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NCAA Tournament Selection Committee Will Use S-Curve for Bracketing Teams in 2021

With the NCAA Tournament being held in and around Indianapolis, the selection committee will rely on the s-curve rather than geographic proximity for placing teams in the 2021 bracket.

Has your college basketball team ever found itself the victim of being the number one overall seed in the NCAA Tournament only to look down the bracket and find the strongest number two seed in the same region?

Well worry no more college basketball fan (at least for 2021), the NCAA Division I Men’s Basketball Committee announced on Friday that it was introducing new bracketing principles for this season, including placing teams in the bracket based on the “s-curve” rather than using geographical considerations as the priority.

What does this mean? Let’s unpack it.

In a typical year, where there are four NCAA Tournament regional sites spread around the country, the selection committee will often give consideration to geographic proximity when placing a team in a certain region, even if it means, for example, placing the strongest number two seed in the same bracket as the number one overall seed.

In other words, rather than rewarding the best team in the country by giving them the lowest of the number two seeds, it’s possible that they could face the best number two seed in the Elite Eight.

This year, with the entire tournament based in and around the Indianapolis area, and geographical proximity therefore not a concern, the committee has decided to fully embrace the s-curve model of placing teams in the bracket (which, in my humble opinion, should be the case every year).

For those unfamiliar with the s-curve, let me explain. Every year, the selection committee ranks the 68 NCAA Tournament teams in an overall seed list. This means that while there are four number one seeds, they are ranked 1-4, creating some separation between those four teams. While there are four number two seeds, they are ranked 5-8, and so on.

Once again, when the committee focuses on geographical considerations for bracketing teams, the number one overall seed might end up with the team ranked number five overall in their bracket, even though it seems fair that top team should be rewarded by having the lowest number two seed in their region (number eight overall).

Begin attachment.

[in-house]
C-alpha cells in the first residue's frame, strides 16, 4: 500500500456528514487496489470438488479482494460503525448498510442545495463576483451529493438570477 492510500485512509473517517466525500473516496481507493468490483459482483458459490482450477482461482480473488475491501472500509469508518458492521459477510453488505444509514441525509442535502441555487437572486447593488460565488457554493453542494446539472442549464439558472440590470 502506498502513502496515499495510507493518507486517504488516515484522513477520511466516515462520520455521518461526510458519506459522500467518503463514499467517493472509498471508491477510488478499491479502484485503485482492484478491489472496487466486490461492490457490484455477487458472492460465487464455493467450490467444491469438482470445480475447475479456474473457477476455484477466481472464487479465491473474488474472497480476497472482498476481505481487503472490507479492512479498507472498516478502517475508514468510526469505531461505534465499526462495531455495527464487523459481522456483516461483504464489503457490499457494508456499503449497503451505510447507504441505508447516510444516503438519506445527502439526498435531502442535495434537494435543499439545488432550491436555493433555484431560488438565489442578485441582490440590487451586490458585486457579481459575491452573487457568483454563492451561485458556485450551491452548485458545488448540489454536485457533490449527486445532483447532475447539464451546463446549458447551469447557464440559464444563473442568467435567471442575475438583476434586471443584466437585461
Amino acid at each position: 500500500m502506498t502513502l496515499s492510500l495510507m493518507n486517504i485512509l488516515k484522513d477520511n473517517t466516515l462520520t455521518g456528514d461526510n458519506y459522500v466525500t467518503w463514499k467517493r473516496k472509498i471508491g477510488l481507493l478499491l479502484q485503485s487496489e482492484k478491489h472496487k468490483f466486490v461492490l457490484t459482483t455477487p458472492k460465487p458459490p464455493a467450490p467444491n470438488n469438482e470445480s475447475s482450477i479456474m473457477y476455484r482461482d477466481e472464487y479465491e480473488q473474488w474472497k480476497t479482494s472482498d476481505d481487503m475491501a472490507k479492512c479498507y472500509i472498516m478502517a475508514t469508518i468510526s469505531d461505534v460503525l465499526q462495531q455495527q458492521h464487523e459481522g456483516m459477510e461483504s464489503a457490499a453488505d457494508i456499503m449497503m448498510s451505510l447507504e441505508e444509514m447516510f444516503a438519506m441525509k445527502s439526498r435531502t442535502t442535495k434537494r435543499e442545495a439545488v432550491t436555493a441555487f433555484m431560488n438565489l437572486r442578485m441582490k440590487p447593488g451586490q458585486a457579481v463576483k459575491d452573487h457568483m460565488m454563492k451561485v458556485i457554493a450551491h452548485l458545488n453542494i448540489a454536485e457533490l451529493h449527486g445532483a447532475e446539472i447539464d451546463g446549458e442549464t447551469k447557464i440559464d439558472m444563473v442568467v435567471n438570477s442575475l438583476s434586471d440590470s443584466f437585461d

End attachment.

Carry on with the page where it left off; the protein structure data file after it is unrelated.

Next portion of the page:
When following the s-curve, that’s exactly what happens. Number one overall is paired with number eight overall, number two with number seven, number three with number six, and number four with number five. This logic follows all the way down through the bracket.

As things stand now (according to, that’s the difference in number one overall Gonzaga having to play Villanova (number five) rather than Tennessee (number eight) in the Elite Eight. Not exactly the competitive advantage that should be afforded to the best team in the land, is it?

I should acknowledge that it’s rare for the seeds to hold all the way through, but it only makes sense to put teams in the spots they’ve earned via their play throughout the season rather than getting a bump (or drop) due to their location.

Dan Gavitt, the Senior Vice President of Basketball for the NCAA, said in a statement, 

“As the committee discussed this topic, it became clear that the S-curve bracketing option makes the most sense, given the unique circumstances with which this tournament will be played. In a normal year, bracketing is done with consideration given to keeping as many teams as close to their campus as possible, reducing team travel and providing as many fans as possible an opportunity to watch their favorite teams participate in The Big Dance. But this year only, with the entire tournament being played in Indiana, the committee believes this different approach is optimal.”

The regions would ultimately shape up like this:

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(NOTE: The following table won’t account for play-in games, just the to 64 teams. Additionally, I’ve numbered the regions 1-4 for the purpose of this exercise; the actual names of the regions are yet to be released by the NCAA.)

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Additionally, while the s-curve will be the predominant guideline followed by the selection committee, they will still abide by several standard procedural exceptions. Per the NCAA, those include:

  • Each of the top four teams selected from a conference shall be placed in different regions if they are seeded on the first four lines.
  • Teams from the same conference shall not meet before the regional final if they played each other three or more times during the regular season, to include the conference tournament.
  • Teams from the same conference shall not meet before the regional semifinals if they played each other twice during the regular season, to include the conference tournament.
  • Teams from the same conference may play each other as early as the second round if they played no more than once during the regular season, to include the conference tournament.
  • If possible, rematches of nonconference regular-season games should be avoided in the First Four and first round.

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